Community-based MRSA poses greater threat to healthcare than previously thought

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There has been a staggering seven-fold increase in the new community-associated strain of methycillin-resistant Staphylococcus aureus (MRSA) in hospital outpatient units over the last decade, according to new research. 

Between 1999 and 2006, rates of MRSA among hospital outpatients rose 90%, and now constitute more than half of all Staphylococcus aureus infections, according to the research from the Washington, D.C. think-tank, Resources for the Future. This is a result of a massive seven-fold increase in the prevalence of the community-based strain in hospital outpatient units over that time. In 1999, only 3.6% of all outpatient MRSA cases were associated with the community-based strain. In 2006, it was 28.2%. Doctors who move in and out of outpatient areas of the hospital can easily transfer this strain of MRSA to other settings.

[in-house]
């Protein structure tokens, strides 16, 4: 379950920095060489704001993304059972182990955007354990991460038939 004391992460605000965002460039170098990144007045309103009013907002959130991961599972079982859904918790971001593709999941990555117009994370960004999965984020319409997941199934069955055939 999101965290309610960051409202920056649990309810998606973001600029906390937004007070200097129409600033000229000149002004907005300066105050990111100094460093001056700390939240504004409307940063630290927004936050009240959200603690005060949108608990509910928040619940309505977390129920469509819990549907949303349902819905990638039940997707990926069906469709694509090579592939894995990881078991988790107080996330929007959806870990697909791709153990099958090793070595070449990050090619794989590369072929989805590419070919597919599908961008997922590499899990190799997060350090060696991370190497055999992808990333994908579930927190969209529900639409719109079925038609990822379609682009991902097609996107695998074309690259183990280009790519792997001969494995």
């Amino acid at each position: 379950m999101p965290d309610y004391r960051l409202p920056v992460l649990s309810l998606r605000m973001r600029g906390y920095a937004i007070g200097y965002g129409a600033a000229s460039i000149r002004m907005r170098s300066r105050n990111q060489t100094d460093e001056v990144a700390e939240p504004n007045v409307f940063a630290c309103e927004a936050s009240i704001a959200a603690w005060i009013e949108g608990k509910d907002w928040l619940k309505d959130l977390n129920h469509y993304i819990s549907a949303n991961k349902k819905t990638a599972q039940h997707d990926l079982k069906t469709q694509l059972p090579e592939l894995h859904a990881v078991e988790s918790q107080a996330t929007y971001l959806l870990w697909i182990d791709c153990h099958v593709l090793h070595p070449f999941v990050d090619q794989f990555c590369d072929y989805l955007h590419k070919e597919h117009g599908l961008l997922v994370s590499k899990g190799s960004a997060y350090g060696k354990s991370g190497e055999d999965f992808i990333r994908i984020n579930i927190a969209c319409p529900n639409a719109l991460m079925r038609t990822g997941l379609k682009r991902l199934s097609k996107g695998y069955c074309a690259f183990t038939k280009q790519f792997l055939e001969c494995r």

Nursing homes have long been on the offensive against facility-acquired strains of MRSA. While the study focuses primarily on MRSA transference to hospital outpatient areas, nursing homes could still be at risk from a strain that researchers say can be easily picked up in fitness centers, schools and other public places. The study appears in the December issue of Emerging Infectious Diseases.